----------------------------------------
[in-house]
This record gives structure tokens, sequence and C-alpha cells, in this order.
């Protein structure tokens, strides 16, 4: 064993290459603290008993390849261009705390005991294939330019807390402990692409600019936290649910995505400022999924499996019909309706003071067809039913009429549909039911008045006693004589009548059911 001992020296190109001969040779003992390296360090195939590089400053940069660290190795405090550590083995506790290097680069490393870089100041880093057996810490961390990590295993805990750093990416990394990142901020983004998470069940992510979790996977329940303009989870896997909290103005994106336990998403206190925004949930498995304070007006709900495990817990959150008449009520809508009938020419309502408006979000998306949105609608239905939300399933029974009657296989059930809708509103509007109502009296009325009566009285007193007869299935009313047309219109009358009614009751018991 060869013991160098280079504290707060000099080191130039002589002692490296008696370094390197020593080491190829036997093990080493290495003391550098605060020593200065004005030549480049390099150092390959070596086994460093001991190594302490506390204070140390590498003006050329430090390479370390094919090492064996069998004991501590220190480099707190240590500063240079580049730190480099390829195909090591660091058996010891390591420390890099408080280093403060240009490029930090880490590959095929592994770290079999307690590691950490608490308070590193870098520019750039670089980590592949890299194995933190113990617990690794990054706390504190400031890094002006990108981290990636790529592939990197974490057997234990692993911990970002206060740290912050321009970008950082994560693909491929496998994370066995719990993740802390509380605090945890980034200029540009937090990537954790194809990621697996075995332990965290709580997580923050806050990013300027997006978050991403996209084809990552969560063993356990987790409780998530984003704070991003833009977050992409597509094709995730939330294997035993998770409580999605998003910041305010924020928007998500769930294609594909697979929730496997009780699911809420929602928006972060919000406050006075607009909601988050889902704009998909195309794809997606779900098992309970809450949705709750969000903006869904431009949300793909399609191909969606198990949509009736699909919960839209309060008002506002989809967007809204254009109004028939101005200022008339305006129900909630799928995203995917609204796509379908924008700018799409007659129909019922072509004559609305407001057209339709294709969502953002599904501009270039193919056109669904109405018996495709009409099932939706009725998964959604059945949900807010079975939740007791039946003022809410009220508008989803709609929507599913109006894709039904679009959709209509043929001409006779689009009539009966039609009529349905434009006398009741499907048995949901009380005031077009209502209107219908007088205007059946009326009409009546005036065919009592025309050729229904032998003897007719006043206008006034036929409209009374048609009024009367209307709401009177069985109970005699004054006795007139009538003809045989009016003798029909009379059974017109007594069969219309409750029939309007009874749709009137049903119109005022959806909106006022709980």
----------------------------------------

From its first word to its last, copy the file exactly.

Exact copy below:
[in-house]
This record gives structure tokens, sequence and C-alpha cells, in this order.
């Protein structure tokens, strides 16, 4: 064993290459603290008993390849261009705390005991294939330019807390402990692409600019936290649910995505400022999924499996019909309706003071067809039913009429549909039911008045006693004589009548059911 001992020296190109001969040779003992390296360090195939590089400053940069660290190795405090550590083995506790290097680069490393870089100041880093057996810490961390990590295993805990750093990416990394990142901020983004998470069940992510979790996977329940303009989870896997909290103005994106336990998403206190925004949930498995304070007006709900495990817990959150008449009520809508009938020419309502408006979000998306949105609608239905939300399933029974009657296989059930809708509103509007109502009296009325009566009285007193007869299935009313047309219109009358009614009751018991 060869013991160098280079504290707060000099080191130039002589002692490296008696370094390197020593080491190829036997093990080493290495003391550098605060020593200065004005030549480049390099150092390959070596086994460093001991190594302490506390204070140390590498003006050329430090390479370390094919090492064996069998004991501590220190480099707190240590500063240079580049730190480099390829195909090591660091058996010891390591420390890099408080280093403060240009490029930090880490590959095929592994770290079999307690590691950490608490308070590193870098520019750039670089980590592949890299194995933190113990617990690794990054706390504190400031890094002006990108981290990636790529592939990197974490057997234990692993911990970002206060740290912050321009970008950082994560693909491929496998994370066995719990993740802390509380605090945890980034200029540009937090990537954790194809990621697996075995332990965290709580997580923050806050990013300027997006978050991403996209084809990552969560063993356990987790409780998530984003704070991003833009977050992409597509094709995730939330294997035993998770409580999605998003910041305010924020928007998500769930294609594909697979929730496997009780699911809420929602928006972060919000406050006075607009909601988050889902704009998909195309794809997606779900098992309970809450949705709750969000903006869904431009949300793909399609191909969606198990949509009736699909919960839209309060008002506002989809967007809204254009109004028939101005200022008339305006129900909630799928995203995917609204796509379908924008700018799409007659129909019922072509004559609305407001057209339709294709969502953002599904501009270039193919056109669904109405018996495709009409099932939706009725998964959604059945949900807010079975939740007791039946003022809410009220508008989803709609929507599913109006894709039904679009959709209509043929001409006779689009009539009966039609009529349905434009006398009741499907048995949901009380005031077009209502209107219908007088205007059946009326009409009546005036065919009592025309050729229904032998003897007719006043206008006034036929409209009374048609009024009367209307709401009177069985109970005699004054006795007139009538003809045989009016003798029909009379059974017109007594069969219309409750029939309007009874749709009137049903119109005022959806909106006022709980």